This year The John Hewitt Summer School had to be shifted on-line as Covid continues to wreak havoc. I thought I’d take the opportunity to post up a blog I wrote about my experience two years ago when I was lucky enough to receive a bursary and head down for a week WITHOUT THE CHILDREN. (You know I love them dearly but flip me it was great to get away for a bit).
If I had to use one word to describe The John Hewitt Summer School, it would be this, possibility. ‘Why don’t you apply for a bursary?’ suggested my friend, but I didn’t think that I would be eligible. I write a blog, and tell a few stories, I didn’t think of myself as a ‘writer’. But it turned out that that was enough, and I was thrilled when I received confirmation from the Community Relations Council to say that I had been awarded a place. On the table was the chance to attend a full week of events and a 3 day workshop of my choice. As a busy mother I don’t get the opportunity to indulge my creative and literary side in this way: to say I was excited was an understatement.
Upon arrival at the Market Place, I met a few people who read my blog, and had heard me tell my stories at the Tenx9 events in Belfast. ‘It’s you!’ they said, ‘It’s Sour Wee Bastard!’ I have found my people, I thought.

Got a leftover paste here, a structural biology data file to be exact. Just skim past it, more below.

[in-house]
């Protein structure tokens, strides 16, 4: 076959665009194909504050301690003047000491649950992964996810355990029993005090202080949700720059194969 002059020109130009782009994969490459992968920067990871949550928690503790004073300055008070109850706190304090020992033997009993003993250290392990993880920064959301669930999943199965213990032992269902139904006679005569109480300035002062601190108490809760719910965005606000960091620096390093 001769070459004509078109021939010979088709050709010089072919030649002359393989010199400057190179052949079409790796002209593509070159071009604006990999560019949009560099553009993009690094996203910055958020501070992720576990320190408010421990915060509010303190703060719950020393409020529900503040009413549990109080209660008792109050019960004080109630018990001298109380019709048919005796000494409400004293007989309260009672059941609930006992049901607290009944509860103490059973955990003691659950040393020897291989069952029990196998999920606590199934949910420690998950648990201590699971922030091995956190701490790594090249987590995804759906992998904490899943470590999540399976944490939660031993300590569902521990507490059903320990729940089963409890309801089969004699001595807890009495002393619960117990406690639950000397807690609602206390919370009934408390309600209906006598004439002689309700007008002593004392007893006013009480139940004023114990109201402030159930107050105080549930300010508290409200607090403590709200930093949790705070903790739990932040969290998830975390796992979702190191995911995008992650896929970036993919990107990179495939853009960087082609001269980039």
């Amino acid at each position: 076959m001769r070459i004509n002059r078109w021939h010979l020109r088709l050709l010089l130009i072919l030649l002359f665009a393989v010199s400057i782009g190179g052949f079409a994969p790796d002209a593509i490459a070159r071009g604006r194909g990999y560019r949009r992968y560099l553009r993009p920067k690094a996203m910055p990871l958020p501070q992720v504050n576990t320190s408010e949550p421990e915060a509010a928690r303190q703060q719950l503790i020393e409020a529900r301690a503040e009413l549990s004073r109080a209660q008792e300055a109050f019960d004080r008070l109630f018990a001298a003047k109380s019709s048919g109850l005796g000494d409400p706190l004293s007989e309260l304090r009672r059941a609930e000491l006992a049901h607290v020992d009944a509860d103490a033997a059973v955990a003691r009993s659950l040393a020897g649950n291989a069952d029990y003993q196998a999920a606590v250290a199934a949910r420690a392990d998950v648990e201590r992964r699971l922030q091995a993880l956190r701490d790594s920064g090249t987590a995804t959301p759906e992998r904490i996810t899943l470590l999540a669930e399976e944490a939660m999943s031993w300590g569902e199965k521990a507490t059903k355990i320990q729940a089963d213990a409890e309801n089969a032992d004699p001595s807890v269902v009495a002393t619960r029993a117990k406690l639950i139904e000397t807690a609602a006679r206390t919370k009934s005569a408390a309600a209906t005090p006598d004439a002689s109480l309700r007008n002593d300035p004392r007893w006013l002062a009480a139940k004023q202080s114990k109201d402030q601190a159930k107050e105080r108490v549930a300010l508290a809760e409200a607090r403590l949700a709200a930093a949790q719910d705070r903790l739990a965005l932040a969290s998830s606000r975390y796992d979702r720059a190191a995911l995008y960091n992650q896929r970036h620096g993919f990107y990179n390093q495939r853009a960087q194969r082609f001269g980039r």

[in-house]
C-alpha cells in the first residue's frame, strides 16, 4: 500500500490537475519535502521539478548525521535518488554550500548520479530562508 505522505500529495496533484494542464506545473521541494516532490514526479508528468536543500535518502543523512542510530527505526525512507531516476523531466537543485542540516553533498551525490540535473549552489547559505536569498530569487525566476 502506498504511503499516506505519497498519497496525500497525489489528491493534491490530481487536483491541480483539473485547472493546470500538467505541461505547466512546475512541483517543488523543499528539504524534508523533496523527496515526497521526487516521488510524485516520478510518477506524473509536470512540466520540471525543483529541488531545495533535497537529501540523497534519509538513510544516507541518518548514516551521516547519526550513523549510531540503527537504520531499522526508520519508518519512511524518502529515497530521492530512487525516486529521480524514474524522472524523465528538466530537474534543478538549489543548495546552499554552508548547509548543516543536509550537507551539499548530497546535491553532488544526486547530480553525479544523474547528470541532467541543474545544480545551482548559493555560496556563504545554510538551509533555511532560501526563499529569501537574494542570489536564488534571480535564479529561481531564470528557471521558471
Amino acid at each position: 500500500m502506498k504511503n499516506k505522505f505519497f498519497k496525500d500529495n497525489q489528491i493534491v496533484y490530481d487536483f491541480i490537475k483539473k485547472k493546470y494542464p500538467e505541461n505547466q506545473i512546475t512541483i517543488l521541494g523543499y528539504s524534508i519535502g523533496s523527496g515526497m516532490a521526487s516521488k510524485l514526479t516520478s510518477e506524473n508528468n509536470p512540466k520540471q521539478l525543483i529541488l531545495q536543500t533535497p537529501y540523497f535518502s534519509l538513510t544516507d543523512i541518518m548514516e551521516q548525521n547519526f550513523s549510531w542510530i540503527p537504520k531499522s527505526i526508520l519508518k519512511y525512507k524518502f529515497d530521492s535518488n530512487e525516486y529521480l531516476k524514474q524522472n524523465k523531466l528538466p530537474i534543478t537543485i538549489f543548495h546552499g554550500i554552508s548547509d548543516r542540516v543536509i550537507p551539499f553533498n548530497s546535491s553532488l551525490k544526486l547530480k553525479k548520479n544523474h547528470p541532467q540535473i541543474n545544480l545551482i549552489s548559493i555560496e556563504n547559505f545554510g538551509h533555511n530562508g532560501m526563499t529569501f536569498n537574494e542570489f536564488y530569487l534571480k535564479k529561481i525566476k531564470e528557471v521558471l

I had been thinking about writing a memoir, and have been for some time. The Mothership was less keen. ‘Write what you like dear,’ she said, ‘But just wait til we’re all dead before you consider publishing it.’ I think when it comes to memoir writing many share the same anxiety. The material is so raw, and there is always the chance someone will be offended, possibly someone to whom you are close. ‘Write your story,’ said Ferdia Mac Anna. ‘It is yours to tell. Do what you like with it afterwards, but write it, for you at least.’
I felt so fortunate to have managed to get a place in Ferdia’s memoir workshop. In the group, we took turns to share, and Ferdia gave each one of us the full weight of his attention and experience. He honed in exactly to what was relevant; what sentence to keep, what to omit; what said too much, and what didn’t quite say enough. Under his gentle but incisive direction, I felt myself grow as a writer. It felt part tutorial, part therapy session. People opened up and shared. There was a palpable sense of connection in the room, and when Ferdia said ‘You all have stories worth writing, and I would want to read all of them,’ we believed him.
I was daunted by the possibility if reading at the Creative Showcase on the final Friday of the week. In the run-up to the Hewitt I thought I probably wouldn’t do it; especially because it was memoir, especially because I knew the story I wanted to share. I wasn’t sure I could do it. But when Ferdia asked for readers I was one of the first to volunteer; such was the confidence that he, and the rest of the group, had given me.